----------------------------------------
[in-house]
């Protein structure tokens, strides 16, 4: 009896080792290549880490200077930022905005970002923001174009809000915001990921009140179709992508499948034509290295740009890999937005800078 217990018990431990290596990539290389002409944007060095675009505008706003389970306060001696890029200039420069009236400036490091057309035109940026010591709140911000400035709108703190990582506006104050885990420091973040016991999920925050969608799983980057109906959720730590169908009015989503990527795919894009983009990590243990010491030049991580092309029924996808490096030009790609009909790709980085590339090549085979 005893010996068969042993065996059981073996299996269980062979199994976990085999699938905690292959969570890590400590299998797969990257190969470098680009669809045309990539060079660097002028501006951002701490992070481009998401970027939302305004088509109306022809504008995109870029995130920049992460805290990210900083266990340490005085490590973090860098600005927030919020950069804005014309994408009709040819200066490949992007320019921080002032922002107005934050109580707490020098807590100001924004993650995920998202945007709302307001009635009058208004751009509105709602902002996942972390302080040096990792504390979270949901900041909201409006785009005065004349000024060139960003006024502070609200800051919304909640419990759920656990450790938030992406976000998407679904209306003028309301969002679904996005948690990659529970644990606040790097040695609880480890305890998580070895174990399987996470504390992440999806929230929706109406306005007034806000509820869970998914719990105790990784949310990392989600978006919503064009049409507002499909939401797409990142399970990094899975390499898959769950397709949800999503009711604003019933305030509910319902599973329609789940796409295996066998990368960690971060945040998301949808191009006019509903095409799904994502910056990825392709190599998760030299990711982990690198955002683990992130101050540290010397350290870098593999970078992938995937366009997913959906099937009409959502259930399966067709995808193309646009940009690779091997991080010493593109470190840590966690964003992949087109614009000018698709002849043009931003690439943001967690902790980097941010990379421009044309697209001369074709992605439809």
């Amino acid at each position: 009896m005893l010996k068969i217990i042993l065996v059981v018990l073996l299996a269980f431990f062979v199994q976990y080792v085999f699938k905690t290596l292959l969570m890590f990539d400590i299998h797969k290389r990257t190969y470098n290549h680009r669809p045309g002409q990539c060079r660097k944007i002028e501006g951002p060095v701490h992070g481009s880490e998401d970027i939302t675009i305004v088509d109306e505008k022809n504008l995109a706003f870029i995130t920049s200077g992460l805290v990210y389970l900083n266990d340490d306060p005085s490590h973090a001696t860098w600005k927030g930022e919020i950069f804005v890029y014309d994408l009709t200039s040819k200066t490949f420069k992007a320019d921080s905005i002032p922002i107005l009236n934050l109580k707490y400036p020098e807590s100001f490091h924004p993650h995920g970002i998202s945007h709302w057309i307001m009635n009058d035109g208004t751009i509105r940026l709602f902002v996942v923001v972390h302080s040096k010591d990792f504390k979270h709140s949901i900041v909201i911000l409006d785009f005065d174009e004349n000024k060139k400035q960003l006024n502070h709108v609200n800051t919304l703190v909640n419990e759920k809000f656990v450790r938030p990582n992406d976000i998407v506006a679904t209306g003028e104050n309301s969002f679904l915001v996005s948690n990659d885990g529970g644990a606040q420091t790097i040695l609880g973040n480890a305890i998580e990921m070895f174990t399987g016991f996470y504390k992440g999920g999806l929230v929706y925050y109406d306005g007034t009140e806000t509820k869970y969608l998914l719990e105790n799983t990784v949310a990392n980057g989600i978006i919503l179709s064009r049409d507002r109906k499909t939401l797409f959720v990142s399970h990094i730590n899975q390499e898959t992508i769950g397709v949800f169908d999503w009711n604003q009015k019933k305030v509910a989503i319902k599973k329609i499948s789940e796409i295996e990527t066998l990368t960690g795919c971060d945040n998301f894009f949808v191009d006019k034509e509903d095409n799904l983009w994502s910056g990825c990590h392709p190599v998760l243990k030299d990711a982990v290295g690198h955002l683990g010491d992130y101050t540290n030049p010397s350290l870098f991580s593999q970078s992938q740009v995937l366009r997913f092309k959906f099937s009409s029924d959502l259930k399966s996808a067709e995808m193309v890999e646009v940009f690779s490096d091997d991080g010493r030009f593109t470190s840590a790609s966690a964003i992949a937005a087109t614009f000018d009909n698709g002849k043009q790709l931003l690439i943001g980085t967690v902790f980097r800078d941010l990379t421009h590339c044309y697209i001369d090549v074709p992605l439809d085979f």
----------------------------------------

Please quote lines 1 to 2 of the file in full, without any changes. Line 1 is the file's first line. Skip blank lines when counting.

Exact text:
[in-house]
């Protein structure tokens, strides 16, 4: 009896080792290549880490200077930022905005970002923001174009809000915001990921009140179709992508499948034509290295740009890999937005800078 217990018990431990290596990539290389002409944007060095675009505008706003389970306060001696890029200039420069009236400036490091057309035109940026010591709140911000400035709108703190990582506006104050885990420091973040016991999920925050969608799983980057109906959720730590169908009015989503990527795919894009983009990590243990010491030049991580092309029924996808490096030009790609009909790709980085590339090549085979 005893010996068969042993065996059981073996299996269980062979199994976990085999699938905690292959969570890590400590299998797969990257190969470098680009669809045309990539060079660097002028501006951002701490992070481009998401970027939302305004088509109306022809504008995109870029995130920049992460805290990210900083266990340490005085490590973090860098600005927030919020950069804005014309994408009709040819200066490949992007320019921080002032922002107005934050109580707490020098807590100001924004993650995920998202945007709302307001009635009058208004751009509105709602902002996942972390302080040096990792504390979270949901900041909201409006785009005065004349000024060139960003006024502070609200800051919304909640419990759920656990450790938030992406976000998407679904209306003028309301969002679904996005948690990659529970644990606040790097040695609880480890305890998580070895174990399987996470504390992440999806929230929706109406306005007034806000509820869970998914719990105790990784949310990392989600978006919503064009049409507002499909939401797409990142399970990094899975390499898959769950397709949800999503009711604003019933305030509910319902599973329609789940796409295996066998990368960690971060945040998301949808191009006019509903095409799904994502910056990825392709190599998760030299990711982990690198955002683990992130101050540290010397350290870098593999970078992938995937366009997913959906099937009409959502259930399966067709995808193309646009940009690779091997991080010493593109470190840590966690964003992949087109614009000018698709002849043009931003690439943001967690902790980097941010990379421009044309697209001369074709992605439809």